Humor was an important element, which I know sounds ironic when talking about depression. The ability to find something to laugh about, or some way to mock the pain, was helpful for many of them.
Faith was another important factor for all of the people I studied. Their feelings about God might have been different than when they weren’t depressed, but they all found a steady anchor of hope in something much bigger than themselves.
Then, there were also practices that were common. Music was helpful for many of them, as were other artistic endeavors like writing. Exercise and fresh air were a critical self-care element and explicitly recommended by many of them to combat something like depression. Many of them were engaged in some type of service for others, and this was helpful to keep moving them forward.
JA: What are some insights from your book that help readers support a friend or loved one amidst this pandemic?
DG: It should come as no surprise that reports of mental and emotional struggles, such as depression and anxiety, are on the rise in this season. Even if you aren’t struggling yourself, chances are someone close to you is. It’s worth knowing the warning signs of depression, so you can be aware of it in the life of someone close to you.
My book tells the stories of those who were depressed, but intertwined with their stories are those of their caregivers. These men and women were able to help not through focusing on “fixing” the person, offering pithy advice, suggesting silver-bullet cures, or assigning blame, but by consistently showing up with love, even as depression lingered. They knew when to call in reinforcements, and many of them worked as a team, instead of thinking they could care for the problem alone. They encouraged their loved one to seek professional medical help. As much as they were able, they did practical things to pull the person out of their tendency to isolate and dwell on morbid thought patterns, like getting them outside, engaging in an activity together, changing their scenery, providing opportunities for work or hobbies they once enjoyed, or just quietly keeping them company. Admittedly, in the face of coronavirus restrictions, some of these practices may require a bit of creativity and/or technology, but I think these principles still apply as we seek to be empathetic and helpful to those around us who are struggling.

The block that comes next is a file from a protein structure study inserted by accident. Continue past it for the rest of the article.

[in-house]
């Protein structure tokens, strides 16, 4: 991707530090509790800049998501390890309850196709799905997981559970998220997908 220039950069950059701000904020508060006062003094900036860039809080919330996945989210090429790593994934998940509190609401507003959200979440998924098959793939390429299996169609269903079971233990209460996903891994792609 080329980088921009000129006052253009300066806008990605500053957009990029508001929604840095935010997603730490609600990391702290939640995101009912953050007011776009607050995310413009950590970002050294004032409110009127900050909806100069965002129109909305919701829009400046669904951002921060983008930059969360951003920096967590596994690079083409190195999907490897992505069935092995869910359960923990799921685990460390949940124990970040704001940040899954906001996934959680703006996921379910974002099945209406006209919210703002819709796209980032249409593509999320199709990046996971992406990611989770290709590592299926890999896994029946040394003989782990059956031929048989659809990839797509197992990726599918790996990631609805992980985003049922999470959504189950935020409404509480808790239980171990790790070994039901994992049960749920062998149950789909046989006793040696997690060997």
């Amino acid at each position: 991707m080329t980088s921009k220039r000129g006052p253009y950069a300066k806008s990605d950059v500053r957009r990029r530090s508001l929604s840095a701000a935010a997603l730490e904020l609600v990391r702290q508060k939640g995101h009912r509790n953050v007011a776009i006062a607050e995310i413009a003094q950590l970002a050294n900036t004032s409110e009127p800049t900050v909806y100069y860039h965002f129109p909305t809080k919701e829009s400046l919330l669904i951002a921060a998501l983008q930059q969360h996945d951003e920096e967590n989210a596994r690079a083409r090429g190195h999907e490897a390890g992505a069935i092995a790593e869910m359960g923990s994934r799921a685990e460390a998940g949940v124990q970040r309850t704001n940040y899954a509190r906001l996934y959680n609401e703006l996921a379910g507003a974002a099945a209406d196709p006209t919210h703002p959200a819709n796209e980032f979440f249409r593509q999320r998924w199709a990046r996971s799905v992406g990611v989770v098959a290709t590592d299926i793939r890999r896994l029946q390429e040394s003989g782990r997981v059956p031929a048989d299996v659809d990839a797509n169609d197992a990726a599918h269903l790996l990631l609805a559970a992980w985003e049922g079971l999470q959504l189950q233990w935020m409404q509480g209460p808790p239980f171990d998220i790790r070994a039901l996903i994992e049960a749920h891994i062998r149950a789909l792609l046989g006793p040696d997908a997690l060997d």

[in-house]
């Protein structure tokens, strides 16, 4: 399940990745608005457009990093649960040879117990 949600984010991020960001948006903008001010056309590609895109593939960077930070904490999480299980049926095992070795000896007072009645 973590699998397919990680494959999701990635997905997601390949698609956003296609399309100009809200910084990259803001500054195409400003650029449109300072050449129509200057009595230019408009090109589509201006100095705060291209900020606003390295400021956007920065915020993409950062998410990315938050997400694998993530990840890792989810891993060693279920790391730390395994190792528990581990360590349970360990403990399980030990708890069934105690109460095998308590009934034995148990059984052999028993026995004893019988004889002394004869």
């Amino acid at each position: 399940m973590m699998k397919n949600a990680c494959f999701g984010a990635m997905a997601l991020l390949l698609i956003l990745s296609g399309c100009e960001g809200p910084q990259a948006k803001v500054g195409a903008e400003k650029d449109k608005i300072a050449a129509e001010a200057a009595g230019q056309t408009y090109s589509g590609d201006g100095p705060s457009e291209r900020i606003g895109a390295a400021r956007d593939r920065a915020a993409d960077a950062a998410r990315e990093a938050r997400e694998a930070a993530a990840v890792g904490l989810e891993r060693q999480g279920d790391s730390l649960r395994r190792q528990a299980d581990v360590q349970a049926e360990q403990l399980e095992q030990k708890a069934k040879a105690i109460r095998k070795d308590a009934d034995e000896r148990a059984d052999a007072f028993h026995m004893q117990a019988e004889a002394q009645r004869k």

JA: What are you currently working on these days?
DG: I have a toddler at home, and she keeps me busy. In addition to being a mom, I am preparing for my book to launch in November, and I continue to write on my blog, usually with stories and resources related to how our spiritual lives intersect with everyday life.
In the midst of the pandemic, I also found myself with a new part-time job writing for a nonprofit, Vere Institute. I’m working on a new series with them, which will launch in the fall, about how a life of faith intersects with the challenging and painful parts of life.
JA: Anything else you would like to share?
DG: Most of the people in my book were leaders, and struggling with depression as a leader brings its own unique challenges. In the context of the pandemic, the leaders in my life are facing even more mental and emotional pressure, as they make difficult decisions and bear the brunt of the reactions and behaviors stemming from the mental and emotional state of those under their care. There is no shame in feeling the weight of depression during this time, and there is no shame in seeking the help you need to be well.
Also, if you have personal experience with depression, I encourage you to share your story. It may require bravery, but you may be the voice of hope someone else needs to hear.